It would be better to focus on your spending behavior and learning how to live below your means before you continue or start utilizing credit. Otherwise, it will cause nothing more than another financial hole in your life. 

For those of you who are responsible with money, credit is a great option to speed up your wealth-building journey!

Situations are unique and there will never be a one-size-fits-all in personal finance.

If you have any questions or comments, please leave them down below in the comment section. I will be more than happy to read and respond to each of them!

Spread the wealth!

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  1. Dave Ramsey may be correct that financial success does not require a credit score but, as you show, other things do.  A few years ago, I lost my apartment due to foreclosure.  The previous owner (seemingly) fell off the face of the Earth trying to outrun his debts, the new owner was a management company who wouldn’t give me a reference because they knew nothing about my rental history.  I had a terrible time finding a rental, even though I offered to pay the lease in full.   Eventually, I found someone who would take a reference from the former building manager/maintenance guy.  Yes, credit does matter, even if you have the money to pay in full.   

    1. Exactly! And it’s situations like these why I don’t want people to think that credit doesn’t matter. I used to believe it when I was younger and I’m glad that it didn’t take too long for me to learn that this was a misconception of reality. Credit can be tremendously beneficial as long as it’s used correctly, as your situation clearly demonstrated. I really appreciate you sharing your personal experience with this. More people need to know about these kinds of circumstances where the “credit isn’t necessary” idea may not be the best idea.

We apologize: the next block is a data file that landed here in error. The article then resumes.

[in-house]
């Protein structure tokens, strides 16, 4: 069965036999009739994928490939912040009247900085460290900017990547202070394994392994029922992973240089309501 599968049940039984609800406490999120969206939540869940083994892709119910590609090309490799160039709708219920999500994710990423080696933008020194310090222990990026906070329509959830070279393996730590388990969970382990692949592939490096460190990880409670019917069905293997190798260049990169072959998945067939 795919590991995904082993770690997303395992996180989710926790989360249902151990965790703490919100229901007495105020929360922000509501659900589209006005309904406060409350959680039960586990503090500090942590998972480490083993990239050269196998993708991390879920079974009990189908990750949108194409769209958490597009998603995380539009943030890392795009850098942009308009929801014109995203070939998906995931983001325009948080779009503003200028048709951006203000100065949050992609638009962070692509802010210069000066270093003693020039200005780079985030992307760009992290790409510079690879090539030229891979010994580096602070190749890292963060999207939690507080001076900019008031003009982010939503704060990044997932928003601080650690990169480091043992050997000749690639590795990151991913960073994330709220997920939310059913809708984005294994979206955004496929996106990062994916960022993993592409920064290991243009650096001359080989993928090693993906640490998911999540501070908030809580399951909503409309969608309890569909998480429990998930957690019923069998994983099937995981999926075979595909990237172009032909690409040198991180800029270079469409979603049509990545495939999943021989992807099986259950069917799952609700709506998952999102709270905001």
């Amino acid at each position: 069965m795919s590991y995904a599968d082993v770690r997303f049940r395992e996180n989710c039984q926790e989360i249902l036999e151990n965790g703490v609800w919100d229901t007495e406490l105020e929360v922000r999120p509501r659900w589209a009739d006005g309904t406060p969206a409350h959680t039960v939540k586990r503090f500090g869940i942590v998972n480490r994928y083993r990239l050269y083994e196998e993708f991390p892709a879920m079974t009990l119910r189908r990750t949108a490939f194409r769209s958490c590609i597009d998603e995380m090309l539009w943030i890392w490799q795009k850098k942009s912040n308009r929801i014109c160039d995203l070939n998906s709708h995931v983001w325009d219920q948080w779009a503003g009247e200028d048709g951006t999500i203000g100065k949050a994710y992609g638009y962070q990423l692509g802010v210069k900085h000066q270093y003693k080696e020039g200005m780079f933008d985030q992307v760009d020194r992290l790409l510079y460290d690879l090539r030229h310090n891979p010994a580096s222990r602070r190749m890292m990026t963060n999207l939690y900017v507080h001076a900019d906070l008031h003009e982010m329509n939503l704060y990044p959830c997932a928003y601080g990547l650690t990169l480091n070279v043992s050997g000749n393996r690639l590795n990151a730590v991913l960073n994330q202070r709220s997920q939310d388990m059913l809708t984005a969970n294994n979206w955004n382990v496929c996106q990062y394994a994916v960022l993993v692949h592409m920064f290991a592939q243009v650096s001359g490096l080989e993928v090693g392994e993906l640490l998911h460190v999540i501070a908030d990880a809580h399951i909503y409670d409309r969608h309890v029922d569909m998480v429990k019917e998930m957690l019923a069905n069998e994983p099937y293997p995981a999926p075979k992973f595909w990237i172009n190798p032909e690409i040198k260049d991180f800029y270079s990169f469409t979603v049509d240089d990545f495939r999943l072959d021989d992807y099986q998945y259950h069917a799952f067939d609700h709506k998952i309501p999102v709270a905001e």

2. I think the key point here is that too many people live beyond their means, just trying to show off. In this land of make-believe, the sure outcome is debt. However, there is a way out but the only solution implies a change of mindset. Even if somebody pays the debt for a person that can’t pay, but they haven’t changed their mind, they’ll just get into debt again.

    1. You are 100% correct! We must know how to use credit so that it’s actually a benefit in all aspects

  3. This is a very important post as everyone needs to be fully aware of the importance of a credit score, as it affects all financial transactions that we enter into.

    It is important to be financially active, but it is doing it responsibly that is the key.

    Thanks for sharing this and hopefully many people will benefit from it.

    1. You are 100% correct! 

  4. Maria Theresa Gonzales

    Credit can bring both good and bad, depending on how an individual handles it.  But it is advisable that taking care of one’s credit standing is essential to gain the trust of other persons or an entities, once it is broken the accessibility of personal or business loans would be illusive. 

    1. Yes absolutely! Credit is amazing but if a person is not good at handling it and their finances then it is simply better to stay away from it until they can get themselves together

  5. It is interesting to read your article as I remember my father giving us a lecture very young on building a good credit rating. Even in Australia, it is difficult to get a loan or mortgage without a good credit rating. I totally agree with you that this isn’t a negative concept but a positive one if you learn to use credit to your benefit. after a lifetime of living below my means it has really paid off, so I would recommend working on your credit rating all the time.

    A great skill to teach your children.

    1. 100% agreed!

  6. Hello there, Misael! This is an informative and important post! I feel like it can t be emphasized enough how important it is to get a good credit score. I know some of the more common benefits to have a good score but your article provided even more benefits that I haven’t thought of. I did not know some employers would run credit checks on employees, that’s pretty crazy but it makes sense. Thanks for compiling this list!

    1. Of course! Thanks for surfing around the site 🙂